Benji and I were on TV! I have never watched it and cringe at the thought. Benji and I dressed alike (his fault), and his mom said we were nerds. He said he watched it but was in a fugue state the entire time. You can watch it here: https://www.discovery.ca/Shows/Daily-Planet/video?vid=1400321
I hope you like it, but please never mention it to me.
Also, the show, which was on for 20 years, was cancelled soon after. Hopefully just a coincidence.
Finland = Funland – May 2018
In May, I went to visit Yuri Marusik and Alireza Zamani in Turku, Finland so we could talk about dictynids and selenopids in the Middle East, respectively. It was early May and the European Viper should have been coming out of hibernation around that time; however, the weather became colder and rainier than usual for that time of year and, alas, I did not see any. The Zoological Museum at the University is very nice. And it was nice to meet the amazing arachno-legends Pekka Lehtinen and Seppo Koponen. I also made new friends: Anton Nadolny and Anne-Sarah Ganske. I also got to participate (have anxiety in a huge crowd, freeze, and drink champagne) for Vappu. Extra special thanks to Yuri for inviting me! It was a great, productive time. And I found new species of selenopids in the collection…of course!
Arizona Field Trip – April 2018
Erin Brandt let me join her on a field trip to help collect jumping spiders for her research…and of course allowed me to collect selenopids. Erin is a member of the Elias Lab at UC Berkeley where she works on jumping spider behavior and physiology.
Colombia Field Trip – February 2018
I was fortunate enough to be sent by my supervisor Dr. Lauren Esposito to Colombia to work in the lab and conduct fieldwork with Dr. Eduardo Florez and students at the National University of Colombia, Bogotá. We did the most of our work in Lloró, Chocó. I got to see old friends, like Franklyn Cala-Riquelme with whom I’ve spent time with in Jamaica doing fieldwork and writing papers, William Galvis with whom I’ve worked on a few projects concerning selenopids (of course!) in Colombia as well as a paper on spiders of the ABC Islands published in the Journal of Caribbean Science, and Valentina Muñoz Charry, who I am also working with on a selenopid project (go figure!).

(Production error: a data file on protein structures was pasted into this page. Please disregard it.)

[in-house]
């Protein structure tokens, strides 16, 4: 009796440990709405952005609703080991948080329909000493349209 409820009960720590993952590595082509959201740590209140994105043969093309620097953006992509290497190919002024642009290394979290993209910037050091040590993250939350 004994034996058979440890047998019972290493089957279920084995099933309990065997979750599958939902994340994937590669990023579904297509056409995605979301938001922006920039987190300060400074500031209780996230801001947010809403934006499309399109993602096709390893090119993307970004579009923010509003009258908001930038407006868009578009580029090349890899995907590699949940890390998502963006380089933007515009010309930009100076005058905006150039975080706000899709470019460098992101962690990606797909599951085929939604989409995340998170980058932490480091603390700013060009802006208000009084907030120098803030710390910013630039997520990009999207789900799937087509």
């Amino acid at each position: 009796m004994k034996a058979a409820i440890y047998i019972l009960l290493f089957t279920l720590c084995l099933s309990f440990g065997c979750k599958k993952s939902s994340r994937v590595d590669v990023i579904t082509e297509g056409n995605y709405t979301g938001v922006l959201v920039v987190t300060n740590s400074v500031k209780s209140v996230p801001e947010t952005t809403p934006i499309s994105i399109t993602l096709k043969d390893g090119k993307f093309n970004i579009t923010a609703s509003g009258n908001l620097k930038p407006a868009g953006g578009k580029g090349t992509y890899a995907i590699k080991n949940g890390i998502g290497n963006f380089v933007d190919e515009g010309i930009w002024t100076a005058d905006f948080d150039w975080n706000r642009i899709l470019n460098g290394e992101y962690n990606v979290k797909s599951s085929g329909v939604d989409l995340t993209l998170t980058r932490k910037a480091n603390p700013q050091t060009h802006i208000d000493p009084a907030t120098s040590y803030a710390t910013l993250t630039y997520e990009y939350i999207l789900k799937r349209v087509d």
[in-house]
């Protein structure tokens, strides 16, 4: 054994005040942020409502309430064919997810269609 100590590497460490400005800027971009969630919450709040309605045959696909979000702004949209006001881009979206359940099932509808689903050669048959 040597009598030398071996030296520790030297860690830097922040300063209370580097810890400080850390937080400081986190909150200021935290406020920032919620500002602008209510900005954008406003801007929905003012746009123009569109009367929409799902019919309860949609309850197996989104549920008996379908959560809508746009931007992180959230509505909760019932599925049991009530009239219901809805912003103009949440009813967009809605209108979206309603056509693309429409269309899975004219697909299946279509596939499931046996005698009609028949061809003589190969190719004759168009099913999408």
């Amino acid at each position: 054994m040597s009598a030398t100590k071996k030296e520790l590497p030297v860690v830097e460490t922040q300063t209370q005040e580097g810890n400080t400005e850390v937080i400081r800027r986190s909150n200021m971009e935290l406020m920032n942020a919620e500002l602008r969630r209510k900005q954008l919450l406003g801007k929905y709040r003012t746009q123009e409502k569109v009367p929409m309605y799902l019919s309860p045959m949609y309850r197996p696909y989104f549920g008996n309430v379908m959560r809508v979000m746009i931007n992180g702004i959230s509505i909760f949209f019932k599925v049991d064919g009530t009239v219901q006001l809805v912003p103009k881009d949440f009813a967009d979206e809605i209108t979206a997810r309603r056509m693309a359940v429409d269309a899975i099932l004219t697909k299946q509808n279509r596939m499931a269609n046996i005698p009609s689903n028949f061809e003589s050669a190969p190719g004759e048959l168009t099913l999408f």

A few pictures are posted below, but to see more images from this trip, click here.
New paper! – February 2018
Research I worked on with colleague Yu Zeng from UC Merced was published in the Journal of Experimental Biology. This paper has received a lot of media attention due to the cool videos, but the research is also cool and has practical applications for bioinspired robotics. First, these spiders are one of the only animals that strikes from any direction (most animals strike in 1 or 2 directions only). Second, they can turn to strike faster than any animal on earth. Finally, the biomechanics behind the strikes has prompted me to examine additional avenues of research to answer questions about how other members of the same family strike, how other flat spiders that aren’t closely related strike their prey, how the animals see, whether they are using their large PLEs, and the neuromechanics of the strikes.
Utah/Idaho Field Trip – August 2017
In August, I did some collecting of Salt Flat Antlike Flower Beetles, Tanarthrus, collecting several species at Carson Sink, Nevada and Utah, including T. salicola shown below. Five species have been found at Carson Sink where they are easily collected using a UV light. These specimens will eventually be used for research I do on salt flats. You can see more photos from this trip here.
We also met up with my sister, her husband, and my nieces in Idaho to watch the eclipse.